A fourth effect of the New York decision may be to cool the fevered brows of gay-marriage litigants who imagined that Massachusetts would commence an avalanche of state-court victories for gay marriage. That has not happened, is unlikely to happen in the immediate future, and the New York decision makes it somewhat less likely to happen now than it was before. The cooling effect may mean that new gay-marriage litigation will be rarer, at least in the immediate future.

I doubt the magnitude of this cooling effect, however. There is no central clearinghouse for gay-marriage litigation, no command center where the great homosexual conspiracy dictates where and when litigation is filed. Anyone with a printer, a filing fee, and a couple of willing clients can file a gay-marriage lawsuit anywhere, anytime. While gay legal elites have sometimes prevailed on such litigants to hold off in states where their lawsuit is likely to make bad precedent for the cause, they haven’t always succeeded. People can be very dogged about what they regard as their constitutional rights and, less abstractly, the manifest unfairness and harm of having their families shut out of marriage. The gay-marriage movement is a revolution of rising expectations among the growing number of gay families and no single judicial decision is going to suppress it.

Also, I doubt New York will turn out to be much of a chastening event for gay legal elites. The main gay legal organizations pushing this effort have been strategically smart about where the litigation should be filed. But their raison d’etre is to file litigation, not to fight decades-long legislative battles. Their funding comes from litigation and from people who support litigation, so they have little internal incentive to back off. Besides, it will take only one more court victory somewhere (perhaps New Jersey) to convince gay-marriage litigants that New York was an aberration.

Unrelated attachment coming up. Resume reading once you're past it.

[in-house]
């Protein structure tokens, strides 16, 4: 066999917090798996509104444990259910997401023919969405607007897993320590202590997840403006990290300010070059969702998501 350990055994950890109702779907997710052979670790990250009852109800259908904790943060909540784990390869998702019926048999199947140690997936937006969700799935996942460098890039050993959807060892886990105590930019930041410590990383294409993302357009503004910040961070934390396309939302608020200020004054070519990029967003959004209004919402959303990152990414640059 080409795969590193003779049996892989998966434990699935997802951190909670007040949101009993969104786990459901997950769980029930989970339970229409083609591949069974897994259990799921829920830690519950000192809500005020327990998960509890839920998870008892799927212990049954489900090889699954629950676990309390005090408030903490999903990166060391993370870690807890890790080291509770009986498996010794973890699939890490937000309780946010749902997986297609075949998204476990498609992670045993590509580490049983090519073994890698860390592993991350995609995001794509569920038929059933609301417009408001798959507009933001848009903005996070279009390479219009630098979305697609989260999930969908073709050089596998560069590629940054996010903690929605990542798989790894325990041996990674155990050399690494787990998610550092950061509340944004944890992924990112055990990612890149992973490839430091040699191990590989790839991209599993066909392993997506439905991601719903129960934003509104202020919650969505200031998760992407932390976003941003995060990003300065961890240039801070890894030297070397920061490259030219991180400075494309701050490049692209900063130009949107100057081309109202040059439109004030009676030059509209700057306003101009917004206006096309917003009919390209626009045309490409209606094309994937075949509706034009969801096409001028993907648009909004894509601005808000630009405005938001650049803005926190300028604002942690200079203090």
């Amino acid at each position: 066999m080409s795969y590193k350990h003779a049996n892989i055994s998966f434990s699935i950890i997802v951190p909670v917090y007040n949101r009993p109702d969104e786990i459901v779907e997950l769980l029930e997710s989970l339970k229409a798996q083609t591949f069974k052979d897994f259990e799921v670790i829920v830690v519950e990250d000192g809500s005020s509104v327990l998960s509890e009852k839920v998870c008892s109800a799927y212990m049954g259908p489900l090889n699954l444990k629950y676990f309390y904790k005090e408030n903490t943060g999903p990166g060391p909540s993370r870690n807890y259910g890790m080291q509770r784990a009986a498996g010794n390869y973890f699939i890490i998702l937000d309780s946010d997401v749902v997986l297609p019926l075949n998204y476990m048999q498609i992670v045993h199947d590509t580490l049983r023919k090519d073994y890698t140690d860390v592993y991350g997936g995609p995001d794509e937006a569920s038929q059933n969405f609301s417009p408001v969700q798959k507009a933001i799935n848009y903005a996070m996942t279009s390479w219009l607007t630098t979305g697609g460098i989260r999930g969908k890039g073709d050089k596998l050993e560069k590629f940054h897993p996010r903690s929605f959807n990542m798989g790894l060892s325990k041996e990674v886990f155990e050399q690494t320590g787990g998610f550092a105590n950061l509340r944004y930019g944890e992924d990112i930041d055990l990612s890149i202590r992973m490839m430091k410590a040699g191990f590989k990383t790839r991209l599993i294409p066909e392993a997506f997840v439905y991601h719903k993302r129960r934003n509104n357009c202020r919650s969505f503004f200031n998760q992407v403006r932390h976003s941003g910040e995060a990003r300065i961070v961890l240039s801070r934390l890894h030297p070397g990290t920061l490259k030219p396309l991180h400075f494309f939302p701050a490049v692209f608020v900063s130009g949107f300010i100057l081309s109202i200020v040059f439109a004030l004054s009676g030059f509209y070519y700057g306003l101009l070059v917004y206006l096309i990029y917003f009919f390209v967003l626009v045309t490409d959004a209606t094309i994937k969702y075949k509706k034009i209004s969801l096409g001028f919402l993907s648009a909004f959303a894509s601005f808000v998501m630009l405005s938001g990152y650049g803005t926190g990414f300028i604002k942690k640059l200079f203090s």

Related to all this, many commentators who favor gay marriage, like Andrew Sullivan and Jack Balkin, have seen a silver lining in the New York loss. They believe that losing such an important judicial decision may force the gay-marriage movement to emphasize legislative progress, which will produce gains that are more durable and less likely to infuriate opponents than are court victories. Regular VC readers will know that I have argued for an emphasis on legislative progress toward gay marriage.

Will the New York decision re-order priorities toward legislation? Certainly in New York the legislature is for now the only available arena. Some politicians in New York, including Michael Bloomberg, have said they’ll now work for gay marriage in the state legislature. It took New York 30 years to pass an employment anti-discrimination law covering sexual orientation. With Republicans fairly comfortably in control of the state senate and for now the governor’s mansion, gay marriage is not coming to New York anytime soon. Instead, New York will have to be one of the states where, if progress is to be made in the near-term at all, it will have to be made by degrees.

Outside New York, I doubt this decision by itself will have much effect immediately on the balance of power, persuasiveness, and funding between those gay-marriage advocates who emphasize litigation and those who emphasize legislation. I suggested some reasons for this above.

But New York might be the beginning of the end for the strong emphasis on litigation that has marked the early part of the gay-marriage cause. Despite the exaggerated claims of some FMA supporters, there aren’t that many state court systems likely to be hospitable to gay-marriage claims for the foreseeable future. (The federal courts are hopeless, as litigation strategists know.) While gay-marriage litigation strategists might once have hoped to build momentum for a state-by-state judicial sweep, producing a few initial victories in very friendly states that would lead to later victories in less friendly states, that hope has been diminished by the New York defeat and even more by the political backlash to gay marriage. Once existing litigation has worked its way through those few state court systems where litigants have a reasonable prospect of success, as such litigation is now doing, gay-marriage advocates will turn primarily to legislatures.

As in other social and political movements in this country, the courts will have helped along the way by highlighting the strength of the principled arguments and especially by getting some isolated experiments started. But there will be no substitute for making the case to the people and their representatives.